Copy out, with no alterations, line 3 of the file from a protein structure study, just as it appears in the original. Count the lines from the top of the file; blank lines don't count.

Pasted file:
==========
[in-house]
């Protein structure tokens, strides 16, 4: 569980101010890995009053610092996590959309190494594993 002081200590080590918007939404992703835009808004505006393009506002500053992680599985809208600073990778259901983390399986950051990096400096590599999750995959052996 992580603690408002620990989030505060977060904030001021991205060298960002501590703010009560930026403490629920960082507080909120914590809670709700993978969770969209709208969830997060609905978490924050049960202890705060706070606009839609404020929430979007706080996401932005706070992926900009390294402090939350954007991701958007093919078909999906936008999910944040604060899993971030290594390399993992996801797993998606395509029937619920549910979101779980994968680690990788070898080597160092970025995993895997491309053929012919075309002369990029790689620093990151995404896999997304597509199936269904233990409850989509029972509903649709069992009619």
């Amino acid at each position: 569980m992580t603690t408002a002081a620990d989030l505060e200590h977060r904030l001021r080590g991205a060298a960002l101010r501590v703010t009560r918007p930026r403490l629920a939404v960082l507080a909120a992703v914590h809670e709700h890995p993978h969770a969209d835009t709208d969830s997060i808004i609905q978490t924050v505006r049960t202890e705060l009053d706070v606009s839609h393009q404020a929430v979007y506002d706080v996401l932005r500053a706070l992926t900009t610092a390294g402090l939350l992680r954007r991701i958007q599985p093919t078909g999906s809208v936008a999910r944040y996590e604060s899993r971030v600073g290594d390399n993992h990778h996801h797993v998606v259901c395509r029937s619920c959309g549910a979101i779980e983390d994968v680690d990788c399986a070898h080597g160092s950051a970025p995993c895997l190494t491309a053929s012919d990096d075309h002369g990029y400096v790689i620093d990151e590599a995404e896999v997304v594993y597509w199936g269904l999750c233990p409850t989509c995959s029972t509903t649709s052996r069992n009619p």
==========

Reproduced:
């Amino acid at each position: 569980m992580t603690t408002a002081a620990d989030l505060e200590h977060r904030l001021r080590g991205a060298a960002l101010r501590v703010t009560r918007p930026r403490l629920a939404v960082l507080a909120a992703v914590h809670e709700h890995p993978h969770a969209d835009t709208d969830s997060i808004i609905q978490t924050v505006r049960t202890e705060l009053d706070v606009s839609h393009q404020a929430v979007y506002d706080v996401l932005r500053a706070l992926t900009t610092a390294g402090l939350l992680r954007r991701i958007q599985p093919t078909g999906s809208v936008a999910r944040y996590e604060s899993r971030v600073g290594d390399n993992h990778h996801h797993v998606v259901c395509r029937s619920c959309g549910a979101i779980e983390d994968v680690d990788c399986a070898h080597g160092s950051a970025p995993c895997l190494t491309a053929s012919d990096d075309h002369g990029y400096v790689i620093d990151e590599a995404e896999v997304v594993y597509w199936g269904l999750c233990p409850t989509c995959s029972t509903t649709s052996r069992n009619p």